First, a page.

Nobel Peace Prize laureate Malala Yousafzai poses for photographs during the Education and Development G7 Ministers Summit in Paris, France, July 5, 2019. Christophe Petit Tesson/Pool via REUTERS/File Photo/File Photo
Nobel Peace Prize winner Malala Yousafzai said she was deeply concerned about the situation in Afghanistan, particularly the safety of women and girls, and called on Monday for world leaders to take urgent action.
Yousafzai said Biden "has a lot to do" and must "take a bold step" to protect the Afghan people, adding she had been trying to reach out to several global leaders.
"This is actually an urgent humanitarian crisis right now that we need to provide our help and support," Yousafzai told BBC Newsnight.
Yousafzai, 23, survived being shot in the head by a Pakistani Taliban gunman in 2012, after she was targeted for her campaign against its efforts to deny women education.
She had become known as an 11-year-old, writing a blog under a pen name for the BBC about living under the rule of the Pakistani Taliban.
"I am deeply concerned about the situation in Afghanistan right now, especially about the safety of women and girls there," Yousafzai told Newsnight.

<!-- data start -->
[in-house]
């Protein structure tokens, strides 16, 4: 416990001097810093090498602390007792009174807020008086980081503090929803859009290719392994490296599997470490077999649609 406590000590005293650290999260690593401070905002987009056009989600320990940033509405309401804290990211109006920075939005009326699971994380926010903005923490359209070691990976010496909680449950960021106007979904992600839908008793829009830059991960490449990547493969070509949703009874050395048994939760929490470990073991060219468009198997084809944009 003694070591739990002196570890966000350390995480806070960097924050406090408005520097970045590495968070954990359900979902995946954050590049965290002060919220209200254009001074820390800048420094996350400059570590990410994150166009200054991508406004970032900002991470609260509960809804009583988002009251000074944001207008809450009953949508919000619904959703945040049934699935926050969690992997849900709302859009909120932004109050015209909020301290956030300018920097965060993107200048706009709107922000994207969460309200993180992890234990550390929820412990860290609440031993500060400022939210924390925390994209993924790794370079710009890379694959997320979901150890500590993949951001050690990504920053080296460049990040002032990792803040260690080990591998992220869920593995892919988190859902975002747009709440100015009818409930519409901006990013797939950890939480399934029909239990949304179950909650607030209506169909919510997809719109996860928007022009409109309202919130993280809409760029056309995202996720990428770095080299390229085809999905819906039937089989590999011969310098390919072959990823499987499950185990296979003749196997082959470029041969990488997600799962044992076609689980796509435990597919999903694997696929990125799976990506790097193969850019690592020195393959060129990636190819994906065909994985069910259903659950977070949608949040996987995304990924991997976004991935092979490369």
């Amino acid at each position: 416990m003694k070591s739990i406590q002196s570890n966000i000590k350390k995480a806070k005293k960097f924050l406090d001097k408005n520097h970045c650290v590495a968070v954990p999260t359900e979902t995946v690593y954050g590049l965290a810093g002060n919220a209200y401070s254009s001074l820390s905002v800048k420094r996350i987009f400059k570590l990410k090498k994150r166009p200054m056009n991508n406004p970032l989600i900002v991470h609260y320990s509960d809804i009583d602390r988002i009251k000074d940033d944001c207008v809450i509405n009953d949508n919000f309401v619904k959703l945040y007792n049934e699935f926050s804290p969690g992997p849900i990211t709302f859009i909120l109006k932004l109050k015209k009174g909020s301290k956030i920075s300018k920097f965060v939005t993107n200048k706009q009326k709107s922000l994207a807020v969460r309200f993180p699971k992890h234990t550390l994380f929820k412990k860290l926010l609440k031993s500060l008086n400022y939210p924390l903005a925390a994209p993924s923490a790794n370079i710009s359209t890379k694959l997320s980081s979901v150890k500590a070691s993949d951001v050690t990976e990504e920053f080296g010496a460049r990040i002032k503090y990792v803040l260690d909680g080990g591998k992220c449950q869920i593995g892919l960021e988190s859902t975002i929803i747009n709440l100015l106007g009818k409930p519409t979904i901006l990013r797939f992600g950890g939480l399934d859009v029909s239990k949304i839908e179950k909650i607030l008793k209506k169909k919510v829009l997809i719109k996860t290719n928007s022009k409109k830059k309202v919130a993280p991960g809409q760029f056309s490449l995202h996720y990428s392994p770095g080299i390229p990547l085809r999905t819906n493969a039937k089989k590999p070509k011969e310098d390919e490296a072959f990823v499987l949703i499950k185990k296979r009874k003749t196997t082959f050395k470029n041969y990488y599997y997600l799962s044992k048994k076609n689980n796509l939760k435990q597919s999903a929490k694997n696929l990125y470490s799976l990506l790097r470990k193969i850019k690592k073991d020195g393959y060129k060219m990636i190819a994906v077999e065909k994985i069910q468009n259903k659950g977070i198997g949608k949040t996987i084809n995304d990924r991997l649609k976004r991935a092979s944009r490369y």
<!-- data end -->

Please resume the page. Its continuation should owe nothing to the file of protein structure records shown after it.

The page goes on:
"I had the opportunity to talk to a few activists in Afghanistan, including women's rights activists, and they are sharing their concern that they are not sure what their life is going to be like."
Yousafzai said she had sent a letter to Pakistani Prime Minister Imran Khan asking him to admit Afghan refugees and ensure that all refugee children "have access to education, have access to safety and protection, that their futures are not lost."
Yousafzai moved to England after she was shot, where she received medical treatment and last year graduated from Oxford University with a Philosophy, Politics and Economics degree.
Reporting by Jane Wardell; Editing by Lincoln Feast.
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